City Art, a program by the City of Sydney, will invest more than $9 million dollars in public artworks. It will restore up to 400 current pieces and develop public art installations such as Richard Goodwin’s Dorsal Wing above Druitt Street’s bus stop and Caroline Rothwell’s sculpture Youngsters on Barrack Street. We speak to Sydney’s Lord Mayor Clover Moore about City Art and the opportunities for locals and visitors to engage creatively with the city’s urban landscape.
Broadsheet: Why is it important to have public art in our urban landscape?
Clover Moore: Public art makes the public spaces in our city attractive and intriguing. Whether it’s on our streets, in our parks, or hidden down a laneway, I think good public art responds to its location, but also provides something unexpected and delightful.
BS: What are the challenges involved in getting new artworks up in Sydney?
CM: Careful planning goes into making sure public art can withstand the wear and tear being outside creates. The City has plenty of experience creating great public art, so we aim to work with artists from a very early stage to help avoid as many challenges as possible. We consider the exact location, the materials used, how maintenance is carried out and how people interact with the piece well in advance.
BS: How is sustainability and the environment accounted for in new works – are there specific materials used?
CM: New pieces of public art can address environmental issues in different ways. Michael Thomas Hill’s Forgotten Songs in Angel Place is a beautiful piece of public art that highlights bird species that have been pushed out of the city since the arrival of Europeans. It is a subtle but effective way of encouraging people to think about their surroundings and the impact they have on them.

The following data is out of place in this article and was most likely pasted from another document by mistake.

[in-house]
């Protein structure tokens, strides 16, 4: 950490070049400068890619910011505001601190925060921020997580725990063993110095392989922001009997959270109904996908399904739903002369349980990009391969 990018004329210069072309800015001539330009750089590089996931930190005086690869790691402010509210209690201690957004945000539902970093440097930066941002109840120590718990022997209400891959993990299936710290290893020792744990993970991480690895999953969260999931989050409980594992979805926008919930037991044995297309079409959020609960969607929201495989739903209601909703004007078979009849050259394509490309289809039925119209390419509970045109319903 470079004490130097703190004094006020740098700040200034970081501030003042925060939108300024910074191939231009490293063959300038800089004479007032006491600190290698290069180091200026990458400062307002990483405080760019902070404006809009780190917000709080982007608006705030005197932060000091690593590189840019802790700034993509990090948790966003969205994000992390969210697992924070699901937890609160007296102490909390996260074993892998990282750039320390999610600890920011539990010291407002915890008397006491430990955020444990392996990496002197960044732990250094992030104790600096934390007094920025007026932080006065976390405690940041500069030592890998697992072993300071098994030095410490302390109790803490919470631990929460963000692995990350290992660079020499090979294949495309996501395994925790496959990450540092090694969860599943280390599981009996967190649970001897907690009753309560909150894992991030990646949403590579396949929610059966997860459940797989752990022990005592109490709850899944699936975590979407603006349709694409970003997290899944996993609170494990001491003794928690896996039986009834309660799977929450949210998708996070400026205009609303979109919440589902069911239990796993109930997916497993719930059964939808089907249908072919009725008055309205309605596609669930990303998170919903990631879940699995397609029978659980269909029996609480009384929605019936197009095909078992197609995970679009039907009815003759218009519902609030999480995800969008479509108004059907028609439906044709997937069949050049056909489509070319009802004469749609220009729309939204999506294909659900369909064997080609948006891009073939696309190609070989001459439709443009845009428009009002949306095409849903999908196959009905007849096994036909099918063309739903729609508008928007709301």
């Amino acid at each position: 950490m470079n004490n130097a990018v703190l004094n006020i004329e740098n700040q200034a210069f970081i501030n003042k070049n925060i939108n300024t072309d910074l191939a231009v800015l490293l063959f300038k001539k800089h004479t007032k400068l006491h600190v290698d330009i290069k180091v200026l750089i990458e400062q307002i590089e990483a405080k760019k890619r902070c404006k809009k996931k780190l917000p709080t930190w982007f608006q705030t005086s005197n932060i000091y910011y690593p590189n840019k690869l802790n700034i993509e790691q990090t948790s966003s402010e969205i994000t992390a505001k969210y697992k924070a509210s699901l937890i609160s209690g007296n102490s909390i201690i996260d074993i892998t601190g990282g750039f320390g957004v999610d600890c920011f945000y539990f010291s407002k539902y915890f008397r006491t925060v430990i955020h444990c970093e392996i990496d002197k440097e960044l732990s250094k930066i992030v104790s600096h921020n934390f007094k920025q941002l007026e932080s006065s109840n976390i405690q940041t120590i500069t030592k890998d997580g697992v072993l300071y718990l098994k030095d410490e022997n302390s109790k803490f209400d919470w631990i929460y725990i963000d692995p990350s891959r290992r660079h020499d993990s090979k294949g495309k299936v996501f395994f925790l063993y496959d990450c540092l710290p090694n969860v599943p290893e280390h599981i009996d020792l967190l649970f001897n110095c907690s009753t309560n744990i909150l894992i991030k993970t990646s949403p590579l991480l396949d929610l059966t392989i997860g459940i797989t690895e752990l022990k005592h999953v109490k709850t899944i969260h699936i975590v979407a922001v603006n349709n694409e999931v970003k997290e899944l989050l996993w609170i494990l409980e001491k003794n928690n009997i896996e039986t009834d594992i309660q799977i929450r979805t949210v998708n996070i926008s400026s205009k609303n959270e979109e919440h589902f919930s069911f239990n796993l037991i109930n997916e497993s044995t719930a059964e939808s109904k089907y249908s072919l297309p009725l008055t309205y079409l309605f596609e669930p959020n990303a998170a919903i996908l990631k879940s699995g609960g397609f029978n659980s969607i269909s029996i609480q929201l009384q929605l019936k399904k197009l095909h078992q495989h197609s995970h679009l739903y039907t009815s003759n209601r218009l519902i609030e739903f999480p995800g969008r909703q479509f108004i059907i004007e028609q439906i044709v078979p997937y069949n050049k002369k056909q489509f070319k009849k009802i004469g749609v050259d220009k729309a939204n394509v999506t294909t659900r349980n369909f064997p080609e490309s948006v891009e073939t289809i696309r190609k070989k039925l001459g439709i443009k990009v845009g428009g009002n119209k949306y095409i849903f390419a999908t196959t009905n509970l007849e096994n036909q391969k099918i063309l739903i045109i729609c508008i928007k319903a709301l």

Tied to Tide at Pyrmont Point Park literally responds to the wind and tide, reminding people that even in the inner city, the natural environment has strong effects.
Works can also respond through their materials. Allan Giddy’s Earth v Sky on the water in Glebe uses LED lighting, powered by a wind turbine, to bath a large fig tree in a beautiful coloured light.
BS: What is the City of Sydney planning? What's next in the pipeline?
CM: The City is investing $21 million in public art for Sydney. This includes working with artists on our own projects, and supporting other organisations who can contribute something wonderful to our city.
Last year the City signed an agreement with the Biennale of Sydney to commission and purchase one new artwork in the 2014, 2016 and 2018 Biennales. This year’s artwork, City of Forking Paths by Janet Cardiff and George Bures Miller, is a fabulous piece of immersive digital art – the first of its kind for Sydney and the largest work ever made by these internationally renowned artists. It shows that public art can go far beyond sculpture and I encourage everyone to see it.
We are supporting Kaldor Public Art Projects’ newest piece – Your Very Good Idea. John Kaldor is responsible for some of our city’s most memorable artworks, but in this piece he has thrown open the opportunity for other artists to come up with something amazing. I can’t wait to see the results.
The City recently asked for expressions of interest for a range of projects in George Street and in Green Square, and I’m looking forward to seeing the creative and surprising responses from artists.
City of Sydney’s City Art Program